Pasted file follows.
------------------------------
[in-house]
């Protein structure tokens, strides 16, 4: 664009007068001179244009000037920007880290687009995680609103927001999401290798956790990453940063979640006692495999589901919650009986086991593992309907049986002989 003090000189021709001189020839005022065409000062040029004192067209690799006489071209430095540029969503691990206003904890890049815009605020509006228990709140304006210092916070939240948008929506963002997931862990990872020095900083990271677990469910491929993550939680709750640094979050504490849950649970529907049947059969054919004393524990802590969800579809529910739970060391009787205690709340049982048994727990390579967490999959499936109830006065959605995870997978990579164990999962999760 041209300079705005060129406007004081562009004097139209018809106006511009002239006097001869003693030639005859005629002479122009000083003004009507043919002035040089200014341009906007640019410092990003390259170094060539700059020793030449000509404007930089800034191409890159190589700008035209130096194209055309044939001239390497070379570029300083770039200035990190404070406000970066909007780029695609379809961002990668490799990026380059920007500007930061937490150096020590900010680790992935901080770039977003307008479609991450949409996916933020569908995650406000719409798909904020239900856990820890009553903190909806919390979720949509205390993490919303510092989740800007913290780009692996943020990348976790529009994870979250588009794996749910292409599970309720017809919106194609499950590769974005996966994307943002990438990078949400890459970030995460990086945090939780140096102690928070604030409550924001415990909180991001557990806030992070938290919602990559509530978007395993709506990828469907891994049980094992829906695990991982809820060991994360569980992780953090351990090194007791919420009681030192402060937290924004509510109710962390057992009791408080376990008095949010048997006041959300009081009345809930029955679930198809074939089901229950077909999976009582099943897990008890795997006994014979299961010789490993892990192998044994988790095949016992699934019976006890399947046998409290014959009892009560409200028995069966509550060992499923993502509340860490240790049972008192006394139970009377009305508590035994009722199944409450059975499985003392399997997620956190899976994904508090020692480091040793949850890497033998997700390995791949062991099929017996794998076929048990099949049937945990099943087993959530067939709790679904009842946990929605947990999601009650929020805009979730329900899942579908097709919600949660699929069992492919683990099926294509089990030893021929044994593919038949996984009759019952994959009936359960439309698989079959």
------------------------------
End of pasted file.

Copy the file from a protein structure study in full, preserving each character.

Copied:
[in-house]
């Protein structure tokens, strides 16, 4: 664009007068001179244009000037920007880290687009995680609103927001999401290798956790990453940063979640006692495999589901919650009986086991593992309907049986002989 003090000189021709001189020839005022065409000062040029004192067209690799006489071209430095540029969503691990206003904890890049815009605020509006228990709140304006210092916070939240948008929506963002997931862990990872020095900083990271677990469910491929993550939680709750640094979050504490849950649970529907049947059969054919004393524990802590969800579809529910739970060391009787205690709340049982048994727990390579967490999959499936109830006065959605995870997978990579164990999962999760 041209300079705005060129406007004081562009004097139209018809106006511009002239006097001869003693030639005859005629002479122009000083003004009507043919002035040089200014341009906007640019410092990003390259170094060539700059020793030449000509404007930089800034191409890159190589700008035209130096194209055309044939001239390497070379570029300083770039200035990190404070406000970066909007780029695609379809961002990668490799990026380059920007500007930061937490150096020590900010680790992935901080770039977003307008479609991450949409996916933020569908995650406000719409798909904020239900856990820890009553903190909806919390979720949509205390993490919303510092989740800007913290780009692996943020990348976790529009994870979250588009794996749910292409599970309720017809919106194609499950590769974005996966994307943002990438990078949400890459970030995460990086945090939780140096102690928070604030409550924001415990909180991001557990806030992070938290919602990559509530978007395993709506990828469907891994049980094992829906695990991982809820060991994360569980992780953090351990090194007791919420009681030192402060937290924004509510109710962390057992009791408080376990008095949010048997006041959300009081009345809930029955679930198809074939089901229950077909999976009582099943897990008890795997006994014979299961010789490993892990192998044994988790095949016992699934019976006890399947046998409290014959009892009560409200028995069966509550060992499923993502509340860490240790049972008192006394139970009377009305508590035994009722199944409450059975499985003392399997997620956190899976994904508090020692480091040793949850890497033998997700390995791949062991099929017996794998076929048990099949049937945990099943087993959530067939709790679904009842946990929605947990999601009650929020805009979730329900899942579908097709919600949660699929069992492919683990099926294509089990030893021929044994593919038949996984009759019952994959009936359960439309698989079959």